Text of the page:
for the MSc. degree at the American University of Beirut. We thank Drs. R. Zurayk, N. Farajalla, and K. Knio for their inputs throughout the study. We thank K. Mohamed, A. Jammool, S. El Masri, O. El Tal, R. Atallah and N. Halabi for their in field data collection. We thank M. Bou Kanaan for producing the illustrations.
- 1. Planchuelo G, von Der Lippe M, Kowarik I. Untangling the role of urban ecosystems as habitats for endangered plant species. Landscape and Urban Planning. 2019 Sep 1;189:320–34.
- 2. Hobbs RJ, Higgs E, Harris JA. Novel ecosystems: implications for conservation and restoration. Trends in Ecology & Evolution. 2009 Nov 1;24(11):599–605.
- 3. Kowarik I, von der Lippe M. Plant population success across urban ecosystems: A framework to inform biodiversity conservation in cities. Journal of Applied Ecology. 2018 Sep;55(5):2354–61.
- 4. Rupprecht CD, Byrne JA, Garden JG, Hero JM. Informal urban green space: A trilingual systematic review of its role for biodiversity and trends in the literature. Urban Forestry & Urban Greening. 2015 Jan 1;14(4):883–908.
- 5. Brandes D. Flora und vegetation von Stadtmauern. Tuexenia. 1992;12:315–39.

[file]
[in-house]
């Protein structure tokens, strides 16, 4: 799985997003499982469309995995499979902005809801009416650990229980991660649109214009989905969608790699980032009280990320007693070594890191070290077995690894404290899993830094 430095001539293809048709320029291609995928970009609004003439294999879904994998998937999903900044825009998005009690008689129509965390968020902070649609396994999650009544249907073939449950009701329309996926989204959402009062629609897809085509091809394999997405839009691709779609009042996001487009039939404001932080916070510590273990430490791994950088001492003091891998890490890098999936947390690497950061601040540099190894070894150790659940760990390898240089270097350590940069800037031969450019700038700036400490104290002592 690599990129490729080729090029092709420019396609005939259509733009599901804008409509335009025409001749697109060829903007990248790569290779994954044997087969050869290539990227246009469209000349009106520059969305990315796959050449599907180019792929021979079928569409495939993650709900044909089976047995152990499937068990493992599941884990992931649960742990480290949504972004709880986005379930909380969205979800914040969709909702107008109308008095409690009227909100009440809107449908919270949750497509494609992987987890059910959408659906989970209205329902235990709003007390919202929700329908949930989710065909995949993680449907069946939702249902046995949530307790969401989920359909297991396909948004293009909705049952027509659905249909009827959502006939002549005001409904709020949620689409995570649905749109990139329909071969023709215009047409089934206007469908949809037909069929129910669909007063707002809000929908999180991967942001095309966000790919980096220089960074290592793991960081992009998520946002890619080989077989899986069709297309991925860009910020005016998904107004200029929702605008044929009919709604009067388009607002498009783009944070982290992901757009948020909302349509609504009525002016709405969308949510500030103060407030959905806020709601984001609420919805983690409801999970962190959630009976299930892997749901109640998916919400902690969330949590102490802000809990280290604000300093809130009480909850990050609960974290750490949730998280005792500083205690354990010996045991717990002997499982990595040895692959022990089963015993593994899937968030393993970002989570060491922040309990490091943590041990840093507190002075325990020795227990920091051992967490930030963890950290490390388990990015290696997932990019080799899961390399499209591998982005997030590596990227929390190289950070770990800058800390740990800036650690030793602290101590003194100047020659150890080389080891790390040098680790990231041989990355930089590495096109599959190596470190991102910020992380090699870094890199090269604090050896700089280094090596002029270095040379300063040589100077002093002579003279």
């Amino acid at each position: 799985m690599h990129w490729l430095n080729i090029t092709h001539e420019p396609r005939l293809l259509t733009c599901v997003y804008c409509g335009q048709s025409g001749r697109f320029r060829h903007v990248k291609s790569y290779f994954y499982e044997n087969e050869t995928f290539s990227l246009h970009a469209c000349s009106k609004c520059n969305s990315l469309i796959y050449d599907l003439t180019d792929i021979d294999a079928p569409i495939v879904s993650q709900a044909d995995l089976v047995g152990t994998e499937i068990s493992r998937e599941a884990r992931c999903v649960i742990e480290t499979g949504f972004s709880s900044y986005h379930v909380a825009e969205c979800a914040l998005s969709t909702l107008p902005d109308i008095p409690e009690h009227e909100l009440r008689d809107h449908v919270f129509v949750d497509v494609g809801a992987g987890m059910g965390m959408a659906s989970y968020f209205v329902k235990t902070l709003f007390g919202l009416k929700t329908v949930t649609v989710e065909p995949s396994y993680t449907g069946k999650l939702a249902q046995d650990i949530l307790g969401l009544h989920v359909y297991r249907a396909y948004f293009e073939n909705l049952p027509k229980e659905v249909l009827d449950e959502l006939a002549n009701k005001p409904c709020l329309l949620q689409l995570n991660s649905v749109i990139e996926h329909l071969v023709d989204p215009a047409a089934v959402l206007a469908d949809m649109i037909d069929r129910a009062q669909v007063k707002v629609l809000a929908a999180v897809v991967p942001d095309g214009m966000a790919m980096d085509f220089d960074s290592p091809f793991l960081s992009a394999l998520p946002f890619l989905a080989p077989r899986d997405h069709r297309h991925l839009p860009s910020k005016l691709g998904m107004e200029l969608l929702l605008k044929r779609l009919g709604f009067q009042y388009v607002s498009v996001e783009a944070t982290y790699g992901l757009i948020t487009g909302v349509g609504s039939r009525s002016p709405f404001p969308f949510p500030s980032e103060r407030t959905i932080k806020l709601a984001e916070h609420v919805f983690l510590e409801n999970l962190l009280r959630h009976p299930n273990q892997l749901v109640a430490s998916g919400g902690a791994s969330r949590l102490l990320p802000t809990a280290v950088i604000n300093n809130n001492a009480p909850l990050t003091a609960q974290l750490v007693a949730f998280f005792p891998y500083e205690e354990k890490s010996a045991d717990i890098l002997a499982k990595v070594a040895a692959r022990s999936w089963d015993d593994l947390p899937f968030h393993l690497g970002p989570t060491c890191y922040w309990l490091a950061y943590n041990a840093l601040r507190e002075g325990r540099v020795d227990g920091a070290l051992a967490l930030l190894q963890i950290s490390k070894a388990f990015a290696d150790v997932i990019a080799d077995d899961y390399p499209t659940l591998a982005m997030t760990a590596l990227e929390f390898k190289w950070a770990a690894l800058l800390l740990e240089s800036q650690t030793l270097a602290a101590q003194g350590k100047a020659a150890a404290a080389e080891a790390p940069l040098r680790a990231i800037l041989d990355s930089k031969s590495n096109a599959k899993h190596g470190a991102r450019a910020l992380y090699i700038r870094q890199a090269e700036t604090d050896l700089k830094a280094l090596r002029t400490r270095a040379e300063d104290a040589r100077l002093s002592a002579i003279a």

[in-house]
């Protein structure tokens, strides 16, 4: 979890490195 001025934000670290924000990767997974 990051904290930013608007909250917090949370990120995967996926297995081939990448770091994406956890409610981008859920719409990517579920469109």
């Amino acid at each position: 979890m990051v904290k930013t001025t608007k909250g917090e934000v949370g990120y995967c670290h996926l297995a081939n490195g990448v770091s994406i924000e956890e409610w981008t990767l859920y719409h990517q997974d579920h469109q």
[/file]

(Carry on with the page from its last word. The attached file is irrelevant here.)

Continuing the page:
- 6. Colla SR, Willis E, Packer L. Can green roofs provide habitat for urban bees (Hymenoptera: Apidae)?. Cities and the Environment (CATE). 2009;2(1):4.
- 7. Brown RN, Sawyer CD. Plant species diversity of highway roadsides in southern New England. Northeastern Naturalist. 2012 Mar;19(1):25–42.
- 8. Dallimer M, Rouquette JR, Skinner AM, Armsworth PR, Maltby LM, Warren PH, Gaston KJ. Contrasting patterns in species richness of birds, butterflies and plants along riparian corridors in an urban landscape. Diversity and Distributions. 2012 Aug;18(8):742–53.
- 9. Rebele F. Results of floral surveys of industrial areas in West Berlin. Landschaft und Stadt 20, 49–66
- 10. Winter M. Changes in the urban flora of the commercial harbor in Bremen over the past 18 years (Master thesis, University of Bremen, Bremen).
- 11. Joger HG. Untersuchungen über die Tierwelt einer Stadtmauer. Zoologische Jahrbücher. Abteilung für Systematik, Ökologie und Geographie der Tiere. 1988;115(1):69–91.